Only a weekend in Spain - what could possibly go wrong?
At their family hilltop villa, Lucy awaits the arrival of her brother and sister for their mother's annual birthday party. Although this time, their mother won't be there.Struggling at Malaga airport with her fractious four year old, Jo has already lost her case and is dreading arriving without its precious contents.For Tom, returning to Casa de Sueños stirs up all sorts of memories - then a beautiful face from his past appears . . . Over one long, hot weekend, past secrets will spill out as three siblings discover more about their family and each other in this gorgeous, warm and witty new novel from Fanny Blake.
Today I'm delighted to host Fanny Blake author of 'The House of Dream's to talk about five novels on Mothers and Children;
5 Novels on Mothers and Children
There are many novels about mothers and children of course, but these are five that have particularly stayed with me …
Little Women by Louisa May Alcott
We all remember Jo, Beth and Amy March but at the heart of the novel of course is Marmee or Mrs March, their mother, raising the girls alone while their father serves as a chaplain during the US Civil War. Isn’t she just the perfect mother? Loving, hardworking, principled and always with time for her children. But … At the same time, she inspires her daughters to strive to do great things. And isn’t that what mothers should do, whether or not their houses are spotless and their husband’s shirts ironed?
Pride and Prejudice by Jane Austen
Is there a more tiresome mother than Mrs Bennet? Having given up on having a son, she has no higher aspiration in life that to find suitable husbands for her five daughters. Her single-minded desire backfires over and over again to disastrous or comedic effect. But despite her ‘mean understanding, little information, and uncertain temper’, she is determined her girls should have a secure future and stands up for them when things go wrong.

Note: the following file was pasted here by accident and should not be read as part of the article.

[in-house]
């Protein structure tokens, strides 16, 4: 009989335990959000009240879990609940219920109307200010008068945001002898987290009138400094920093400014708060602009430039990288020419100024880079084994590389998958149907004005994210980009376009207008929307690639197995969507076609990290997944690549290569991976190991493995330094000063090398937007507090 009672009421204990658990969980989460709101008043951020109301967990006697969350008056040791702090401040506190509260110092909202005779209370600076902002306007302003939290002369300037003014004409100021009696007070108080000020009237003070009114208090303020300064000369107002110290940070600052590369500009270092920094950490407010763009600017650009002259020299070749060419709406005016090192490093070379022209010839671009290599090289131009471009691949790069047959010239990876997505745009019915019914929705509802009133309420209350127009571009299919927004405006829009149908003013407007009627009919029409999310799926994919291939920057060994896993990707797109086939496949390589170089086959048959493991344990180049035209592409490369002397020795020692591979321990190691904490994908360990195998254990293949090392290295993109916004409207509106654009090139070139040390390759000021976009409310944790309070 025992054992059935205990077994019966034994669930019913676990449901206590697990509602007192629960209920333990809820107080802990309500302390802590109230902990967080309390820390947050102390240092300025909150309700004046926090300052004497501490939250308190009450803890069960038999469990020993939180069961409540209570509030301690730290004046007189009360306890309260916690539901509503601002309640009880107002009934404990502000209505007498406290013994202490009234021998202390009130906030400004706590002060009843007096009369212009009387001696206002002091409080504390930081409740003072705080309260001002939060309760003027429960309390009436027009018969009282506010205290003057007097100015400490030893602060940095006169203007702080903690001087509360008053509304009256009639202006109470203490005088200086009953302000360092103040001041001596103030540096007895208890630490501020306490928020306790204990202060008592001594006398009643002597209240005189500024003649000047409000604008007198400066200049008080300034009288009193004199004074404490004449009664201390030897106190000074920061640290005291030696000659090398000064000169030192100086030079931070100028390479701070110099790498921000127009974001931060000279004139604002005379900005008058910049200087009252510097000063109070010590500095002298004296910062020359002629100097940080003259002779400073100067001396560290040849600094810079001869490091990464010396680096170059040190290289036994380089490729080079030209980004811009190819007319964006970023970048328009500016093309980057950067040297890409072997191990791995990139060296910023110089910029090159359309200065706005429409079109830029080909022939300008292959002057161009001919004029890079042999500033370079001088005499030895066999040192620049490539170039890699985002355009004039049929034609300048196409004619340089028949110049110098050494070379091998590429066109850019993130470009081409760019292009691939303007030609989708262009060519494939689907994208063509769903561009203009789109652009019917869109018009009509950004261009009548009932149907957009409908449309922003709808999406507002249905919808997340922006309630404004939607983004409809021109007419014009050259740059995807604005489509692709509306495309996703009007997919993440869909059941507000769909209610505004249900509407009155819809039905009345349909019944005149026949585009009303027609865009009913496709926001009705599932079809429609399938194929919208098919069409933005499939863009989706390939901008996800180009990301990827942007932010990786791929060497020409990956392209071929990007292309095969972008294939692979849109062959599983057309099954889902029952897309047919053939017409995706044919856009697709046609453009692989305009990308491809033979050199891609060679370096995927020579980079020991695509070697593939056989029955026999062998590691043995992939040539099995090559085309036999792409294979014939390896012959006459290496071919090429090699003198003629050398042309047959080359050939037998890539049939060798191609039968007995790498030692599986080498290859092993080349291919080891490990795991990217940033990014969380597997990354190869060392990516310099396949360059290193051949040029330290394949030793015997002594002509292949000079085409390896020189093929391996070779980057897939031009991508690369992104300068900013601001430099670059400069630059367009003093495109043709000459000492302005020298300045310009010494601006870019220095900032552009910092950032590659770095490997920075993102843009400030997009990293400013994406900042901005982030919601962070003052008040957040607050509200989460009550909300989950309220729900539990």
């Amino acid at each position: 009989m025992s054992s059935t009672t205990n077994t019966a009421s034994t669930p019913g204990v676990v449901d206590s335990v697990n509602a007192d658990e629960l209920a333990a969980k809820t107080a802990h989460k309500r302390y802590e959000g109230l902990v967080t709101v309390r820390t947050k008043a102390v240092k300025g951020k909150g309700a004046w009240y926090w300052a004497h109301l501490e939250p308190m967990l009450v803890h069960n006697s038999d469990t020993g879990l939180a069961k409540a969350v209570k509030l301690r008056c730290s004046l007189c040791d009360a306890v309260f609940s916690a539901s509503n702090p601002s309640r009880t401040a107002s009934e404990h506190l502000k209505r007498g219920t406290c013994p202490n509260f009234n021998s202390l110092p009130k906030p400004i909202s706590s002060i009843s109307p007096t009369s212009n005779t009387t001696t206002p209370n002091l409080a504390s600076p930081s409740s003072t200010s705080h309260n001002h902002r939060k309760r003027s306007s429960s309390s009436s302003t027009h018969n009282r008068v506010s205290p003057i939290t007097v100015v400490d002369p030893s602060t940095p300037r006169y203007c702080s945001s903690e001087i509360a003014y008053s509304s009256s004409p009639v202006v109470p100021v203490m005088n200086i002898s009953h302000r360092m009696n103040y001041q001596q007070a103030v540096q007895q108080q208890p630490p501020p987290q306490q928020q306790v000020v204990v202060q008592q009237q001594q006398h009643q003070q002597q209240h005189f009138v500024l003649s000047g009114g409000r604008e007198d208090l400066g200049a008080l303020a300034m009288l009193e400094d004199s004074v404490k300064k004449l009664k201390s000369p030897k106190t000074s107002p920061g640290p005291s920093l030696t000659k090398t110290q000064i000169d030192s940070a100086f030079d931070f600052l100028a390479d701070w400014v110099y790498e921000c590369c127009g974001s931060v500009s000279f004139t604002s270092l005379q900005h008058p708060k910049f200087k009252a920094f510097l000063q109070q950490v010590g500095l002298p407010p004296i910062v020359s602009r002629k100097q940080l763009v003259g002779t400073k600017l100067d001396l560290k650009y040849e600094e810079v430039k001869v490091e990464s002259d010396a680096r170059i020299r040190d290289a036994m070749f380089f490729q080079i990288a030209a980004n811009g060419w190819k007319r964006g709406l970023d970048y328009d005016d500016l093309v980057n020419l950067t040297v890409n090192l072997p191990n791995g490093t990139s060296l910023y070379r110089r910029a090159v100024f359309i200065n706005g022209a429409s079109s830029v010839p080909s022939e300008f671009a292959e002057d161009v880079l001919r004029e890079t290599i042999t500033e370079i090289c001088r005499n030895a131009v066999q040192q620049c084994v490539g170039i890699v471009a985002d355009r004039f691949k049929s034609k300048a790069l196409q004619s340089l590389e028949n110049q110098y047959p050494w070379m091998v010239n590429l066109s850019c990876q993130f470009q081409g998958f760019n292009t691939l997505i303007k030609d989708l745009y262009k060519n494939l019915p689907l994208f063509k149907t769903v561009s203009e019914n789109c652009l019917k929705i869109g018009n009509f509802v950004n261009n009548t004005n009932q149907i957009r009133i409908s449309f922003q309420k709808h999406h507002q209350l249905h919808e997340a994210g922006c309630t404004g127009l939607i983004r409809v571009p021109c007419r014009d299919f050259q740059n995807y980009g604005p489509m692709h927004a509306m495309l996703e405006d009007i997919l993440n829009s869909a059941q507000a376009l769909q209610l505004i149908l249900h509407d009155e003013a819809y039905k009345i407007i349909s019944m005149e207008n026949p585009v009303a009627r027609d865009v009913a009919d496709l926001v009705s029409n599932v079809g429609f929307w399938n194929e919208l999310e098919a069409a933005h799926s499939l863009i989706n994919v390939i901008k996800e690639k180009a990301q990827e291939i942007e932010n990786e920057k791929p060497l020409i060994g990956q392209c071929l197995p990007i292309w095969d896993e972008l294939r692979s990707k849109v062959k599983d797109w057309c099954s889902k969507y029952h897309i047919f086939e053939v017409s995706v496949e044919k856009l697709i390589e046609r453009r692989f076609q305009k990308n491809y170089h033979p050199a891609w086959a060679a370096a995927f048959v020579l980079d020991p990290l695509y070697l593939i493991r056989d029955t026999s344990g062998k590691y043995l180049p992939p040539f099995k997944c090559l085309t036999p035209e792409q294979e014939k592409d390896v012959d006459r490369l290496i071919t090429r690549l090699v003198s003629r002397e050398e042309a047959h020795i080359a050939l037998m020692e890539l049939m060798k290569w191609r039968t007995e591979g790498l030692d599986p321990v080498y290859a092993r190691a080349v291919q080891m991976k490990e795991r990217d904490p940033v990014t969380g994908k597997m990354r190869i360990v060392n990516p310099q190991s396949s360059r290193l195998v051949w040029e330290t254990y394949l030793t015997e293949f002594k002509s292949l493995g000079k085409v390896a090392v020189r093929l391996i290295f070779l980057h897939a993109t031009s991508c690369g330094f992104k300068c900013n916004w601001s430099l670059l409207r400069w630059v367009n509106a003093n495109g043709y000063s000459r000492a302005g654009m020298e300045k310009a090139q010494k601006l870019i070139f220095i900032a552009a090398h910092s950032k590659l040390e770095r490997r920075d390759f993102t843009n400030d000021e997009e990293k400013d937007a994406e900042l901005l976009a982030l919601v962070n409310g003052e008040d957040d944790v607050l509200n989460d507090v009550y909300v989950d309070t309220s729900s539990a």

The Poisonwood Bible by Barbara Kingsolver
Orleanna Price and her four daughters are uprooted from their home in Georgia US to go on a mission to the Belgian Congo led by her husband, Baptist minister Nathan Price. Set against the Congo’s struggle for independence, the story is the unraveling of the Price family as they face insuperable and sometimes tragic odds. Seen through the eyes of Orleanna and her daughters, this is an extraordinary epic tour-de-force that is one of my all-time favourite reads.
We Need to Talk About Kevin by Lionel Shriver
Who can forget Eva Katchadourian and her troubled relationship with her son Kevin? We meet a woman looking back at her struggle to cope with motherhood by writing a series of letters to her husband. When the novel opens, Kevin is in prison and Eva’s neighbours are hostile but the exact nature of her son’s horrific crime is kept from the reader. Eva tortures herself wondering how much she was to blame for events and how much was due to Kevin’s innate conditioning. Nature of nurture? I was shocked, moved and couldn’t stop reading.
The Millstone by Margaret Drabble
Set in sixties London, this is the story of Rosamund, a graduate writing her PhD thesis and living in her absent parents’ flat. Sexually naïve, she discovers she’s pregnant after a one-night stand but shockingly decides to have the baby and bring it up on her own. A decision not taken easily in those days. At the heart of the novel is the love of Rosamund for her baby Octavia, soon diagnosed with a heart condition. Drabble brilliantly conveys how motherhood gives you a new ferocity. Now a feminist classic, it’s a tear-jerker that’s always stayed in my mind.
Fanny Blake’s House of Dreams is published by Orion in paperback, £7.99 and is out now